Under Section 19 of the Family Law Act, each married spouse has a presumptive right to equal possession of the matrimonial home.  This means each spouse can reside in or use the matrimonial home notwithstanding whether or not title is joint or in one spouse’s name.

However, in some situations, the Court may order that one of the spouses have exclusive possession (i.e., exclusive to the other spouse) of the home.  If such an order for exclusive possession is made by the Court, the other spouse, by default, is forced to vacate the home immediately.  A restraining order is often coupled with an order for exclusive possession and ought to be considered.

When the Court is deciding whether or not to make an order for exclusive possession, it may consider any of the following:

  • Whether the spouse being forced to vacate the home has the means to secure alternative living arrangements
  • Whether it is in the best interests of the children for exclusive possession taking into consideration how disruptive to the children such an order may be
  • Whether any incidents of violence have been committed by either of the spouses against the other or against the children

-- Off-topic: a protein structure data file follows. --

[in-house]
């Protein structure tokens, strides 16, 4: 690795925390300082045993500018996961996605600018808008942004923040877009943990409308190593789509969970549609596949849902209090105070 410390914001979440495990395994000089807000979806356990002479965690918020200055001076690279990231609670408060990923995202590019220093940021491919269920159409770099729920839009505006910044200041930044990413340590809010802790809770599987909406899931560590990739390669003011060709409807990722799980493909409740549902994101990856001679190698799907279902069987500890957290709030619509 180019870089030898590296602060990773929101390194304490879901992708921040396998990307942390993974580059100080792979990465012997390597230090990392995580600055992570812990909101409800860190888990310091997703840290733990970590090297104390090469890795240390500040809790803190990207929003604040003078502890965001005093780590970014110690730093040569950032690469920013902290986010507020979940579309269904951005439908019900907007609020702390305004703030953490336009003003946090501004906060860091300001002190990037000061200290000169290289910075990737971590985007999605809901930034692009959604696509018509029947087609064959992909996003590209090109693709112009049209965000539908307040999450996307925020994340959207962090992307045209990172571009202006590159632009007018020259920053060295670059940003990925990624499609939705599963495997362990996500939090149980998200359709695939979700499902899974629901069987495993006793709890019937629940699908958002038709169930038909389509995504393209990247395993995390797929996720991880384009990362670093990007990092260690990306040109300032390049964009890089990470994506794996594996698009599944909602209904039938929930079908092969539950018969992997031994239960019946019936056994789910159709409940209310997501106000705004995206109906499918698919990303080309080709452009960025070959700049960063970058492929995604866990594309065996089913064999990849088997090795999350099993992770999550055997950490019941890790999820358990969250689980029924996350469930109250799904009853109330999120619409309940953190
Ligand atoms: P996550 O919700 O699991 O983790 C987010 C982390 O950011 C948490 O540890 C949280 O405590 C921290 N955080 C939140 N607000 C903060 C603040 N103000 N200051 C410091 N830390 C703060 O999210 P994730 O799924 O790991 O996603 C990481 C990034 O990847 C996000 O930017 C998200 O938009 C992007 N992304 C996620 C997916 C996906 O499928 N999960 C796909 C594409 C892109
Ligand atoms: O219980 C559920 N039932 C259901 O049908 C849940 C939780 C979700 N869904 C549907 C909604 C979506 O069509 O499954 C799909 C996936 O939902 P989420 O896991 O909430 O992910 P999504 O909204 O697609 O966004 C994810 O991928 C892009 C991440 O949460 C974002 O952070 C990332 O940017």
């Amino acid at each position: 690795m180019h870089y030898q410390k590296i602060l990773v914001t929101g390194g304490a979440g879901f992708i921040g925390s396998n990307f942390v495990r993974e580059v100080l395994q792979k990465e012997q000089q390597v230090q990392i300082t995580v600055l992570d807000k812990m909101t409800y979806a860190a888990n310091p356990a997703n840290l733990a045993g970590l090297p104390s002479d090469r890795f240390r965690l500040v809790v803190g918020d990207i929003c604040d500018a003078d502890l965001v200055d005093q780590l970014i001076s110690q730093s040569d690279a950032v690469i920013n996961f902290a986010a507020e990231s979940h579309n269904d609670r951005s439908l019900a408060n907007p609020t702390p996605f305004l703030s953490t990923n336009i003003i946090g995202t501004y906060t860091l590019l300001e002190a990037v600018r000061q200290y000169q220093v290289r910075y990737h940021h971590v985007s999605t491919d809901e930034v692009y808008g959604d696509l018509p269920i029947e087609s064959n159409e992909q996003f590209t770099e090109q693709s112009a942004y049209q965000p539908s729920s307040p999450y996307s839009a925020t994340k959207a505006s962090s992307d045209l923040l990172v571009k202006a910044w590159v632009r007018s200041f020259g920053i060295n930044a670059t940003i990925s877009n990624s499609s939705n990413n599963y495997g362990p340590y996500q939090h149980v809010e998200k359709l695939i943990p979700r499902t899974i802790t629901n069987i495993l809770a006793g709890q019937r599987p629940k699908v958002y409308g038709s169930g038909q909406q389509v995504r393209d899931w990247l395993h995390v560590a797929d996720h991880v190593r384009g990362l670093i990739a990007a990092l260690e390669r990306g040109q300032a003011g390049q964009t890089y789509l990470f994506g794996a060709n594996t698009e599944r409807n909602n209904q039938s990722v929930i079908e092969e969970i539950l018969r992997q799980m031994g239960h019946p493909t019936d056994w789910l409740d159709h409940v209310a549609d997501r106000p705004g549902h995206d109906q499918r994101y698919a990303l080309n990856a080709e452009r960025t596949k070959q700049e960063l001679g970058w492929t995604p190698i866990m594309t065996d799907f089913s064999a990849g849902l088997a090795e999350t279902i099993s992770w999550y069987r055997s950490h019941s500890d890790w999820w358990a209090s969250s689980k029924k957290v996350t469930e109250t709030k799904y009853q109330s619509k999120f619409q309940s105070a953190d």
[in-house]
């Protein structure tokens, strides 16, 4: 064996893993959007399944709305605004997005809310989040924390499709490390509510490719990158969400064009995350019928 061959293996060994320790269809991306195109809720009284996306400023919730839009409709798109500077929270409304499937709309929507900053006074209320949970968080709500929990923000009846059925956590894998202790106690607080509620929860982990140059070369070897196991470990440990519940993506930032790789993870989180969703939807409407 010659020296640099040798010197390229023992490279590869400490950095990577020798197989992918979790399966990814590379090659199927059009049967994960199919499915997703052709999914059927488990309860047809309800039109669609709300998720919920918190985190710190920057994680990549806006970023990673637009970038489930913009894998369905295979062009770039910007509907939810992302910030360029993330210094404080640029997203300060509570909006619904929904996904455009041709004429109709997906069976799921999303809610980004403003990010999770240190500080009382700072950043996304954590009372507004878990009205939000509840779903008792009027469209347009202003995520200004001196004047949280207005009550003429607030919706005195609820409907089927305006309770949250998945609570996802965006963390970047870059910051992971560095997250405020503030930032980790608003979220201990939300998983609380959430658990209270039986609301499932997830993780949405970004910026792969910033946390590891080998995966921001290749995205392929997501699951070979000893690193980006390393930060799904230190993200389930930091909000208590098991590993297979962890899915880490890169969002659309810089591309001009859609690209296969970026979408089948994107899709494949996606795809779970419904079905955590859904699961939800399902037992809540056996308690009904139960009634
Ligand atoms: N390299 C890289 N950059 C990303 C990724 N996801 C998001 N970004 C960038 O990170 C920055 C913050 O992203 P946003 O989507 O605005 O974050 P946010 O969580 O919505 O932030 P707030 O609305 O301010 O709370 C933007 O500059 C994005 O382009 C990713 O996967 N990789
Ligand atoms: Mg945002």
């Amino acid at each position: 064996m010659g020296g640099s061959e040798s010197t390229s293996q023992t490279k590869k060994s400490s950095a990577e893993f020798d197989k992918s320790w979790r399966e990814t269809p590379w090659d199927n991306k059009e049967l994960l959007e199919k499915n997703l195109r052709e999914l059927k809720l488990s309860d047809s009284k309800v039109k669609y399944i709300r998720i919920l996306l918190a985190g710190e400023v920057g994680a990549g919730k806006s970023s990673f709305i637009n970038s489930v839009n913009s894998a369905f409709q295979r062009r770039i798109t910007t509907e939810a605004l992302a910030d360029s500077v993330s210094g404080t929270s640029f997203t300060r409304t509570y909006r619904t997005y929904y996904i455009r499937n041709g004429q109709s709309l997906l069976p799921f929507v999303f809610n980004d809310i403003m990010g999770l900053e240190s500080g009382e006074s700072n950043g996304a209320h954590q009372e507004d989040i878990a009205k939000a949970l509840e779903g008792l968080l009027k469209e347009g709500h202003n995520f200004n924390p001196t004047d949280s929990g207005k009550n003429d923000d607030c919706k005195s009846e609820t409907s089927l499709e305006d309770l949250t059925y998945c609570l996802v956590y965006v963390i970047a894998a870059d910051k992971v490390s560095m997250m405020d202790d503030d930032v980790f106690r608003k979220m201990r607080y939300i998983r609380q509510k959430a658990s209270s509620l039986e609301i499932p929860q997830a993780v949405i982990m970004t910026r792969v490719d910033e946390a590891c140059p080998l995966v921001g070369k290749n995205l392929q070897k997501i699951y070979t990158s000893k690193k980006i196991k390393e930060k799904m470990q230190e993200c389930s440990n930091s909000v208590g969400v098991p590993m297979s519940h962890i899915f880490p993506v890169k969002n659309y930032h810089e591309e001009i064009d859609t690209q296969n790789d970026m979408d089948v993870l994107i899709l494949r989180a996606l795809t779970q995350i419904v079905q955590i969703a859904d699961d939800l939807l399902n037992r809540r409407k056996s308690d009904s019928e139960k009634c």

• Consideration of any written agreement, such as a separation agreement, entered into by the parties
  • Consideration of any support orders currently in place

If there is neither an order for exclusive possession nor a restraining order in place, each spouse will continue to enjoy the right to use and reside in the matrimonial home as they see fit.  This means neither spouse may change the locks on the house or make other efforts to try and exclude the other spouse from their right to equal possession of the home.  This is why in a separation or divorce that is high conflict or in which domestic violence is present, an order for exclusive possession must be considered.

If you have any questions or concerns regarding your rights and responsibilities, you are encouraged to sseek legal advice.  The content on this page is not legal advice and is for informational purposes only.  If you have any questions regarding family law, you may contact Mr. Turner directly at 905-447-1498 or by email at dale@turnerlawpc.ca